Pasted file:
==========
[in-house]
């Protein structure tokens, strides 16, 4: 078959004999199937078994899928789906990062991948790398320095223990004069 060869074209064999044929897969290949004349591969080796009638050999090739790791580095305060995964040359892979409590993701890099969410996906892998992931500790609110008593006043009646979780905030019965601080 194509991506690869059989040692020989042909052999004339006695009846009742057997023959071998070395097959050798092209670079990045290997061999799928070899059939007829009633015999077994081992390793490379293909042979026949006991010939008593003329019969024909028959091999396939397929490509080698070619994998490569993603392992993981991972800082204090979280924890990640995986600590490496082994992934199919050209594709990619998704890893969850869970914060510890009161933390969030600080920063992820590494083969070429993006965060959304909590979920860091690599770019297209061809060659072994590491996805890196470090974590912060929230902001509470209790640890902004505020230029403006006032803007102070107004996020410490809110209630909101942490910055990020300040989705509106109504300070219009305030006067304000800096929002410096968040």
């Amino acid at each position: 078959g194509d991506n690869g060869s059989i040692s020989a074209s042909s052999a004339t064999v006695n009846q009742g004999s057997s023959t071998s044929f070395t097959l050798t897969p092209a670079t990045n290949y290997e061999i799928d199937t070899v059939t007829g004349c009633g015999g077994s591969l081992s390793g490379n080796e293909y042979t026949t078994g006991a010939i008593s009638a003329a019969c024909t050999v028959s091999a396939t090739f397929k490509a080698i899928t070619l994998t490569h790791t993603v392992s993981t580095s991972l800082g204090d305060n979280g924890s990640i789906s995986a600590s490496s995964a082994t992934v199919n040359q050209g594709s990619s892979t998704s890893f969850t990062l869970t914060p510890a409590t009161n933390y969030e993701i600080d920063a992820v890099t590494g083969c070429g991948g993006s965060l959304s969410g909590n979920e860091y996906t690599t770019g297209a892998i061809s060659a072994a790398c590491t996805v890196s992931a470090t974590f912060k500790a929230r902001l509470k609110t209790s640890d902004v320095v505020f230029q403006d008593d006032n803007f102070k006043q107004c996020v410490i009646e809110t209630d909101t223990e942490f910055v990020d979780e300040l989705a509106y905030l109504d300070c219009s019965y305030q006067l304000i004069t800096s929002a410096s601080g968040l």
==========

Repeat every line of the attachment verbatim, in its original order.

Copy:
[in-house]
């Protein structure tokens, strides 16, 4: 078959004999199937078994899928789906990062991948790398320095223990004069 060869074209064999044929897969290949004349591969080796009638050999090739790791580095305060995964040359892979409590993701890099969410996906892998992931500790609110008593006043009646979780905030019965601080 194509991506690869059989040692020989042909052999004339006695009846009742057997023959071998070395097959050798092209670079990045290997061999799928070899059939007829009633015999077994081992390793490379293909042979026949006991010939008593003329019969024909028959091999396939397929490509080698070619994998490569993603392992993981991972800082204090979280924890990640995986600590490496082994992934199919050209594709990619998704890893969850869970914060510890009161933390969030600080920063992820590494083969070429993006965060959304909590979920860091690599770019297209061809060659072994590491996805890196470090974590912060929230902001509470209790640890902004505020230029403006006032803007102070107004996020410490809110209630909101942490910055990020300040989705509106109504300070219009305030006067304000800096929002410096968040």
């Amino acid at each position: 078959g194509d991506n690869g060869s059989i040692s020989a074209s042909s052999a004339t064999v006695n009846q009742g004999s057997s023959t071998s044929f070395t097959l050798t897969p092209a670079t990045n290949y290997e061999i799928d199937t070899v059939t007829g004349c009633g015999g077994s591969l081992s390793g490379n080796e293909y042979t026949t078994g006991a010939i008593s009638a003329a019969c024909t050999v028959s091999a396939t090739f397929k490509a080698i899928t070619l994998t490569h790791t993603v392992s993981t580095s991972l800082g204090d305060n979280g924890s990640i789906s995986a600590s490496s995964a082994t992934v199919n040359q050209g594709s990619s892979t998704s890893f969850t990062l869970t914060p510890a409590t009161n933390y969030e993701i600080d920063a992820v890099t590494g083969c070429g991948g993006s965060l959304s969410g909590n979920e860091y996906t690599t770019g297209a892998i061809s060659a072994a790398c590491t996805v890196s992931a470090t974590f912060k500790a929230r902001l509470k609110t209790s640890d902004v320095v505020f230029q403006d008593d006032n803007f102070k006043q107004c996020v410490i009646e809110t209630d909101t223990e942490f910055v990020d979780e300040l989705a509106y905030l109504d300070c219009s019965y305030q006067l304000i004069t800096s929002a410096s601080g968040l």